Shabbat Shalom!
Ron Wexler, Weekly Newsletter
Janurary 4th, 2008

"Shabbat Shalom" is a weekly message, sent on Friday, that contains very short commentaries on the portion of the Bible that is read in synagogues on the corresponding Sabbath services.

Reading portion is from Exodus 6:2-9:34

At the end of the previous portion, Moses complained that God had sent him in vain, for instead of helping the people he had only made it worse for them.  God now continues His response.  He speaks harshly to Moses, comparing him unfavorably to the Patriarchs, who maintained their faith without complaint, even thought they were not privileged to see fulfillment of God''s oaths to them, while Moses, who had been told that the redemption was at hand, was so disillusioned that he could not wait for God to carry His plan to the conclusion, as He defined it.

In this context the root spoke connotes harsh speech: the Torah implies that God rebuked Moses for his previous complaint that God had not made his mission successful.

I am God.  This term implies God''s trustworthiness to carry out his word which includes punishment for sin and reward for virtue.  Thus, God began His rebuttal of Moses by assuring him that His pledge to the Patriarchs would be fulfilled, and that Moses had been sent as His emissary to do so.  The reason that Moses'' arrival in Egypt was followed by and immediate intensification of the slavery was that the Egyptians could not be punished until their "measure of the sin" was full, for God is patient even with the wicked.  By his cruel decree to deny straw to the hapless slaves, Pharaoh had reached his nadir and so the process of the Exodus and the punishment of Egypt could now begin.  This, God''s response to Moses was that, far from coming to Egypt in vain, his arrival expedited the process of the Exodus, which was about to begin.

As is well known, God''s various "names" represents the different ways in which He reveals Himself, so that the Names used here represent differing ways in which God revealed Himself to the Patriarchs and to Moses. Moses had had the revelation of God, God''s highest manifestation, yet he questioned His ways while the Patriarchs had maintained their strong faith even though God had revealed Himself to the, only with His other name El Shaddai.  The latter Name derives from the word sufficient, and donates God as the One Who sets limits on Creation by establishing the laws of nature, the limitations within which the universe functions.  Also, it represents God''s establishments of limits to the success one enjoys and the suffering he must endure.  By comparing the revelation of Moses with that of the Patriarchs, God was chastising him for is insufficient faith.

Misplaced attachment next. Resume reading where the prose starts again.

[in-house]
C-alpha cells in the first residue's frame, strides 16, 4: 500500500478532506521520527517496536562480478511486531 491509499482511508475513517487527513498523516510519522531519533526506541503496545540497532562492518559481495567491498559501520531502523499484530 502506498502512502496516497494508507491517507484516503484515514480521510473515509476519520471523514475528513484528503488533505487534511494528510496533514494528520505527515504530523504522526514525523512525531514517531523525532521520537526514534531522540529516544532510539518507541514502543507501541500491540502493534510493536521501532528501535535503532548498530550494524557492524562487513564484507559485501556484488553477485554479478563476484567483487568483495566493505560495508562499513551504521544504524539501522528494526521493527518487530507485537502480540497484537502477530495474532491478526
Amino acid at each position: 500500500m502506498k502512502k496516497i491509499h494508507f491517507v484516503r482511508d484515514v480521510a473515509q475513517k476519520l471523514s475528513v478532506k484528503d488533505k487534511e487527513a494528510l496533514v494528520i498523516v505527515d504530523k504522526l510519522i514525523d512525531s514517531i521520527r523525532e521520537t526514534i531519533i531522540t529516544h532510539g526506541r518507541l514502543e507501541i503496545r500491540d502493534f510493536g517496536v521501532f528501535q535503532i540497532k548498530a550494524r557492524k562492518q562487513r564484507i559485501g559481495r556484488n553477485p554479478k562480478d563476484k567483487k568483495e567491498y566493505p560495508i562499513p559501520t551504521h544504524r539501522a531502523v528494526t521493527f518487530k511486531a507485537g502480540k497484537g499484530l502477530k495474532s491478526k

The sages contend that El Shaddai describes God when He performs miracles that do not openly disrupt the normal God when He assured their survival in times famine, made them victorious over physically superior enemies, and gave them extraordinary success in amassing wealth.  Though miraculous, none of the above openly violated the laws of the nature.  Thus, the Patriarchs had seen Him show Himself only in the guise of El Shaddai.  Moses, however, would soon witness miracles of a magnitude that dwarfed anything the Patriarchs had ever seen.

The sages explain that "Hashem," the Name revealed to Moses, represents God as the One Who carries out His promises, for God was now prepared to fulfill His pledge to free Israel and bring them to the Land.  But although the Patriarchs were told that God''s Name was Hashem, they had not seen Him in practice as having kept His promise for the time had not yet come for the Land to be given them.  Nevertheless, they had perfect faith that when the proper time arrived, He would do so.

The sages comment that God''s essence is represented by the Name Hashem.  Even though the Patriarchs knew that Name, only Moses had the degree of prophecy that enabled him to comprehend its significance to the highest degree possible.

Rabbi Bressler in his "Dvar" said that the Hebrew language has so many hidden lessons, and one such lesson lies within this week''s portion where God promises to take the Jews from under the ''burden of Egypt (6:6). But as the Rabbi of Gur explains, the Hebrew word that means ''burden'' also means ''tolerant'', which would make the verse read..."I will deliver you from being tolerant of Egypt". We find proof for this tolerance when even after the Jews were released from Egypt, when the situation looked bleak, they wanted to go back to slavery. If their slavery been such a burden, why would they ever consider going back?

The answer is that the problem was not that they were overworked, but that they were too tolerant of their surroundings! God therefore told them, and is telling us, that the first step Jews have to take is to realize that they were ''slaves'' in their society. If they would tolerate their surroundings, not only would they not appreciate how LUCKY were they to be different, but also they forget that they even were different! In a society where some people hide their religious identity, the Torah is telling us to always keep in mind our ultimate differences as children of God, to never settle for being just like everyone else, and to love it, show it, and prove it in constructive ways every chance we get! In response to this Portion, we should all pick one way to show the world, and OURSELVES what it means to be God''s child, whether it''s by volunteering to visit the sick, to give charity, or to say one paragraph of Psalm every day. Find a way to find your way!

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